The American Council on Pharmaceutical Education (ACPE) Accreditation Standards requires all pharmacy students to complete both IPPEs and APPEs in institutional settings. (1) Changes in these standards have further defined that a minimum of 75 IPPE hours is required in institutional settings. Challenges to providing a sufficient number and quality of experiences in institutional practice have been previously noted, (2) and suggested entry-level competencies have also been published. (3) Institutional pharmacy practice environments are heterogeneous and complex, and fewer pharmacy students have existing work experience in such environments. Because of structural and procedural differences in the delivery of pharmacy services, the institutional environment is more challenging for students, requiring preceptors to invest more time in orientation before students are able to develop and contribute in meaningful ways. Accomplishing learning objectives in these complex institutional environments within the limited time available makes an intentional design even more important to maximize the return on efforts invested by students and preceptors.
Pharmacy student contributions in institutional environments have been documented in medication education, (4) medication reconciliation, (5-10) cost avoidance, (11) clinical interventions, (12-14) clinical practice guideline development, (15) and support of a venous thromboembolism prophylaxis program. (16) In 1 published report, a small group model was designed to integrate a 2-course series with IPPE learning. In this model, first- and second-year doctor of pharmacy (P1 and P2) students shared responsibilities of completing instructional objectives such as patient interviews and patient presentations in hospitals and clinics. (17) Student and preceptor responses on a survey instrument about the model were positive, but continuity of learning at the same site was not specified and no comparison group of students was available to enable measurement of subsequent differences in APPE performance. Another study involved implementation of dedicated, midsemester scheduling blocks for P1 and P2 students to accomplish IPPE learning objectives outside of classes as well as to meet the intent of using geographically diverse practice sites and sequencing to minimize overlap of P1 vs P2 learners. (18) This experiential design included hospital observations for all P1 students and hospital experiences for some P2 students, but neither reported sequential placement of students at the same sites nor evaluated impact on APPE performance. These existing reports show efforts to integrate IPPE learning across a course series and/or maximize efficiency of site/preceptor resources, but have neither studied continuity of learning within the same facility over time nor evaluated the impact on student learning relative to other experiential designs. Thus, it is unclear whether fostering continuity of a learning environment through sequential assignment of pharmacy students to the same institution affects learning outcomes.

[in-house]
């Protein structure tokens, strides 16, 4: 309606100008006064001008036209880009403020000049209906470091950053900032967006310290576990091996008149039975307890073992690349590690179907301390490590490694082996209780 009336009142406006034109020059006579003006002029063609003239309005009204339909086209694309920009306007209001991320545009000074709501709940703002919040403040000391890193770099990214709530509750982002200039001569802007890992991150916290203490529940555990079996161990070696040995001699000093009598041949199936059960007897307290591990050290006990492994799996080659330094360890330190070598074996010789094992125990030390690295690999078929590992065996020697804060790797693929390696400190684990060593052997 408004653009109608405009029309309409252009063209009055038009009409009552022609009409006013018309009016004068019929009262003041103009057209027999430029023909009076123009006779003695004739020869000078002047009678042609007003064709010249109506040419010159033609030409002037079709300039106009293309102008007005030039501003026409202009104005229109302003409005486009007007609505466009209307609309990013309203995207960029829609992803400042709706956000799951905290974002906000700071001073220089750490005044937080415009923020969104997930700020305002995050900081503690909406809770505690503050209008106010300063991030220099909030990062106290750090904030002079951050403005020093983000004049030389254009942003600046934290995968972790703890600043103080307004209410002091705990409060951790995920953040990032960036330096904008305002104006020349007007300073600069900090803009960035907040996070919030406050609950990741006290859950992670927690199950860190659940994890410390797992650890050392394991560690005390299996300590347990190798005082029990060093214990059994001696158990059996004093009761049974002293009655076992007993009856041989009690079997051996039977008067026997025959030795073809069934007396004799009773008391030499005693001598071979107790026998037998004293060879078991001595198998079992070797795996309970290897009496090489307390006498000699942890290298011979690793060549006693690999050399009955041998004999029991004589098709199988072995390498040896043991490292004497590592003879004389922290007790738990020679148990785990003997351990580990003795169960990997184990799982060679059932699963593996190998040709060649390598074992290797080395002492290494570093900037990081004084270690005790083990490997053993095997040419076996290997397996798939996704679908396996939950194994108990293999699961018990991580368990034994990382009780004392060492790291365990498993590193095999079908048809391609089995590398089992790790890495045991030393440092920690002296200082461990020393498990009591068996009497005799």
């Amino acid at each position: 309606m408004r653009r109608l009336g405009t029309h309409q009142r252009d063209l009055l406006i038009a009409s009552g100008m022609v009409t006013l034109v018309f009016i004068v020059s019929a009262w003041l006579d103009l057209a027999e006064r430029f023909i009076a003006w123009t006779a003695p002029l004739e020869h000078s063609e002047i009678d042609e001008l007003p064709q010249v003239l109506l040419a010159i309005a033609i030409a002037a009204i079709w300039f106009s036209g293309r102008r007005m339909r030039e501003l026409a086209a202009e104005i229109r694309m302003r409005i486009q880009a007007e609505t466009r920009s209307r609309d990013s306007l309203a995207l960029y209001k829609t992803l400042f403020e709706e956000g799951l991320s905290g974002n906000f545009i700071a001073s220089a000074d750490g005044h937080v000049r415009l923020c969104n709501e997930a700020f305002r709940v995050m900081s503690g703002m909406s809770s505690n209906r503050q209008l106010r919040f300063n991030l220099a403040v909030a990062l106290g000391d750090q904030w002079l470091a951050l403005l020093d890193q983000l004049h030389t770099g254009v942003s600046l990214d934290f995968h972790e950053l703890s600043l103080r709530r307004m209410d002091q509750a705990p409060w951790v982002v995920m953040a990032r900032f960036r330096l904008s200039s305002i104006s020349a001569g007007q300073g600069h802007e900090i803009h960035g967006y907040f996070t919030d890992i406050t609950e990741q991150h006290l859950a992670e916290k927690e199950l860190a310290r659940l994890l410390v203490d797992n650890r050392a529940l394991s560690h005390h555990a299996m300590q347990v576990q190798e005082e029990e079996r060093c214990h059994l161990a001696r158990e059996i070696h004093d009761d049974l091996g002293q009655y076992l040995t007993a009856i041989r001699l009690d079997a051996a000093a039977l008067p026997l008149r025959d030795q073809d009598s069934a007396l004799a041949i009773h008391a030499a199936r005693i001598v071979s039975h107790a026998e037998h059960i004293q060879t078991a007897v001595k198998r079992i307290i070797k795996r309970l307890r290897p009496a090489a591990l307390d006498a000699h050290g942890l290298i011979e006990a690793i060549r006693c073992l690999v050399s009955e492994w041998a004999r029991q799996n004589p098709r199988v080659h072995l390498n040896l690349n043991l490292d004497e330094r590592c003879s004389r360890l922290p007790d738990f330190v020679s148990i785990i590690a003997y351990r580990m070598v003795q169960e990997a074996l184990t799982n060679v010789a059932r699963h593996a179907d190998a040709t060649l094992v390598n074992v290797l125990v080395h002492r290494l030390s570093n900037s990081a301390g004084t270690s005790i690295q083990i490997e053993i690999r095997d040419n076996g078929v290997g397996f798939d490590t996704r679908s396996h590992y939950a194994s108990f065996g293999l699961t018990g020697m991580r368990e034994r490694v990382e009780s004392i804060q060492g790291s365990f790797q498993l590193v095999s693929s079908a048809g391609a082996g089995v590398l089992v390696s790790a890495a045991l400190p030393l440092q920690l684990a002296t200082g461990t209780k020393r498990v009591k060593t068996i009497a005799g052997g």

To evaluate the feasibility of assigning the same students to the same institution for all required IPPE and APPE institutional placements, the University of Oklahoma Health Science Center, College of Pharmacy partnered with the pharmacy administration of Mercy Health Center (MHC), a local institution. With a goal of maximizing efficiency by increasing student familiarity with the institution over time, student performance was expected to improve as well. This study hypothesis was that promoting continuity of learning through assignment of students to the same facility for institutional IPPEs and APPEs would improve performance on a required APPE institutional examination. Basic structure of the IPPE program and the institutional IPPE component, as well as the process by which students were assigned for learning experiences are described; details related to the required APPE examination and the assessment methods used to compare student groups are provided; and findings and additional information from relevant publications that have examined longitudinal experiential designs in medical education are discussed. …